The real message in this is truly to keep fighting, keep trying, to never give up when things get tough. In the gym, the weights don’t care if you quit or not. they say “no” every day, and to every person who picks them up. It is your job to say “YES” and do it anyway. The word no is a challenge, and it is there to test you every day, every hour, every rep. If you are hitting a “no” often, you are not trying hard enough and you are definitely not pushing your own limits.
One last example of this, and that is sales. I have been one form or another of sales my whole working career. In my current role I am the VP of Sales for a company, and I happen to be the only direct sales person in the organization. While I oversee a litany of resellers and partners, I am the only one responsible for generating sales for the company directly. It has been a large responsibility and I have not always enjoyed. It gets tough and it is a lonely existence at times. The word “no” begins to loom larger and larger with every time you hear it. Or does it? If you can reframe in your head that this too is a numbers game, you’ll have a better outlook. Each “no” I heard in the early going was a small step closer to refining my process, improving my craft and getting a yes answer. There is no way I could be successful with my initial approach in the world I now do well in. It was a learning experience, and I had to use the “no’s” to get to the yeses I hear now on a regular basis. It was because I was willing to stick it out and keep trying new and different things that made me the salesman I am today.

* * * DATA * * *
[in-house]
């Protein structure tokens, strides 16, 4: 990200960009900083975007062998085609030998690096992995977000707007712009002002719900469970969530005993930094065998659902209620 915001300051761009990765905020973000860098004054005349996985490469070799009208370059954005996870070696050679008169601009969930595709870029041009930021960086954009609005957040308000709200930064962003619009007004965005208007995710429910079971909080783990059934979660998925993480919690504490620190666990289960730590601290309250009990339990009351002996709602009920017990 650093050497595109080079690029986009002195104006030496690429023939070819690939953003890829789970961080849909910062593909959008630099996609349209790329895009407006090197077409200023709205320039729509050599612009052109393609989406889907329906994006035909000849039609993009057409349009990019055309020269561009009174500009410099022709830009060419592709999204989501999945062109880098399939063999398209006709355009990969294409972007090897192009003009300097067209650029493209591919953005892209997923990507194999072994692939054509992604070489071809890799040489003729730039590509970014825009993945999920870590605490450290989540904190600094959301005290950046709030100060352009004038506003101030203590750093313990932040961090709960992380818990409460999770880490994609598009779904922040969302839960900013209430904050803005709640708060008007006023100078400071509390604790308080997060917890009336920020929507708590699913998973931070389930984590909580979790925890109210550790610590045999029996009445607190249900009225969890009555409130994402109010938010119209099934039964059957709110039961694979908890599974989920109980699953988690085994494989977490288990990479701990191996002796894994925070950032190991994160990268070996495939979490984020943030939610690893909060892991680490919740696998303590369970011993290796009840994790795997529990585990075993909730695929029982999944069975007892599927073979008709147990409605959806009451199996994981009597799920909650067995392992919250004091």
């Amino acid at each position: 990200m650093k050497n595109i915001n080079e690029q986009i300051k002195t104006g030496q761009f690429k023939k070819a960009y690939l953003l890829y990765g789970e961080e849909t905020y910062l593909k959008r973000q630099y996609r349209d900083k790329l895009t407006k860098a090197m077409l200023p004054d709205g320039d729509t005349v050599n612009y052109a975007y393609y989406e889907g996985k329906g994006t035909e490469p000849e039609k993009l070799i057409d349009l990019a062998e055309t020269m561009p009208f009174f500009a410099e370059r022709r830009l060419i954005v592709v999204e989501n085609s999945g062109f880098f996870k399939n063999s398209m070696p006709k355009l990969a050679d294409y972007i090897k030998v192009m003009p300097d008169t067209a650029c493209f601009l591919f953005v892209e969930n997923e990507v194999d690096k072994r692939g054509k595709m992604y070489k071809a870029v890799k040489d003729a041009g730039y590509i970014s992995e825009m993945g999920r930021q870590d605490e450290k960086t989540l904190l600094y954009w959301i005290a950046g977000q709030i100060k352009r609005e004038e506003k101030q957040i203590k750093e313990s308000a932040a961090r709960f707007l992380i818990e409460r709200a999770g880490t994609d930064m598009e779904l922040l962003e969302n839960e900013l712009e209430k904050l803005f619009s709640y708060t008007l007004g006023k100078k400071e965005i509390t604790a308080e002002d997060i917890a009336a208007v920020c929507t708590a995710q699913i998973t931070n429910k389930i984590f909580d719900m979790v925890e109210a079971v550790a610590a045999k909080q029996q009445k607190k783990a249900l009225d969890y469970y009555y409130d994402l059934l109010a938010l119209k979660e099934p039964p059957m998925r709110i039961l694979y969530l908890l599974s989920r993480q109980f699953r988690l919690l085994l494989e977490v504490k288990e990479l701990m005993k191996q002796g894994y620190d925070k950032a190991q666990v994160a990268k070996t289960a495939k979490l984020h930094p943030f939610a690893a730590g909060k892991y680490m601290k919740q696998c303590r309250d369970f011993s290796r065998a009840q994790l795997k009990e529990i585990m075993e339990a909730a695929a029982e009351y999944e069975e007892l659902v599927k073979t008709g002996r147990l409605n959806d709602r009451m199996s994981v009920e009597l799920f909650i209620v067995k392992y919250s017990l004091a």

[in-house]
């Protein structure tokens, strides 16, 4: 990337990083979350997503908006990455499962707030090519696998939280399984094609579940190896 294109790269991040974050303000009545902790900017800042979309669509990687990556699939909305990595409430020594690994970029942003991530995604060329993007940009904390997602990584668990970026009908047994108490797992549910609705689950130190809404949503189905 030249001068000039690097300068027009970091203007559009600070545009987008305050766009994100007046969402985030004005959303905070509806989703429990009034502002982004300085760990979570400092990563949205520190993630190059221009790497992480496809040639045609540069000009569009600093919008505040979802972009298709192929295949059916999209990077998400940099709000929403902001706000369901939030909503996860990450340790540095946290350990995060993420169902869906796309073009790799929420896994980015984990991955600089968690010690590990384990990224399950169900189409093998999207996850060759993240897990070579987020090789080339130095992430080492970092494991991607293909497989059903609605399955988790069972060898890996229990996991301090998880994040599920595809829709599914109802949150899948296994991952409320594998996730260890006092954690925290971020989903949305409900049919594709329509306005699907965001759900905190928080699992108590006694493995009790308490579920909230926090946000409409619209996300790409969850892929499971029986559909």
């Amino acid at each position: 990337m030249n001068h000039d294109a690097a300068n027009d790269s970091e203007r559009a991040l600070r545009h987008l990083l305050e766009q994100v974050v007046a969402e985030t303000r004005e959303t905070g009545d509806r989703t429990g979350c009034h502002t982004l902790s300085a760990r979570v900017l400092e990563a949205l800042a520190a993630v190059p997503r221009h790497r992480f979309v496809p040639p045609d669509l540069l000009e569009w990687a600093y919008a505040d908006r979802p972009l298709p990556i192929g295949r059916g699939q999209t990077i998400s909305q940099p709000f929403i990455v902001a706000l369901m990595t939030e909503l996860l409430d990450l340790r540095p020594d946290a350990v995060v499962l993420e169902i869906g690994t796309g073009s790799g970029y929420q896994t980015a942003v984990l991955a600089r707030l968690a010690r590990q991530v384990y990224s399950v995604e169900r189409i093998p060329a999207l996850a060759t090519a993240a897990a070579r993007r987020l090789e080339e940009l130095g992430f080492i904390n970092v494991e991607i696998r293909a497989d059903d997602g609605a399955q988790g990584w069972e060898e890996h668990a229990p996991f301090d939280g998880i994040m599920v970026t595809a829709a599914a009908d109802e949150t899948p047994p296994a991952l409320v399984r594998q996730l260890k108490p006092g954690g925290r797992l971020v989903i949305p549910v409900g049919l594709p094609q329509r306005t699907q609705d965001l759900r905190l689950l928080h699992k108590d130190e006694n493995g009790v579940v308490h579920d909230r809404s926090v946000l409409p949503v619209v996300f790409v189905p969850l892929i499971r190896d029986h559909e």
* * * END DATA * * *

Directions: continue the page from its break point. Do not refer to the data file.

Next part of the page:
You cannot let such a small word have a huge impact on your life. A couple of “no’s” gets you closer to the yes you are looking for. As I hopefully illustrated for you above, the real trick is to just frame each “no” as a step closer to the yes you want. And in most cases, anything worthwhile is going to have some barriers to achieving it, so you should expect to run into some resistance along the way. It can be what weeds out those who can’t hack a little resistance, or a lot of resistance for that matter. Lots of people can handle one “no”, but not much more. Some can handle a bunch of them, and a few can hear “no” every day and still get to a “yes” eventually. Those people end up as successful entrepreneurs, top athletes and scholars, and or prominent business people. That is what it takes to get to the very top. And it is rarified air for a reason…
There was a famous study done a long time ago called the Stanford Marshmallow Test, and basically what is was supposed to help determine was a child’s ability to delay gratification and how this outlook […]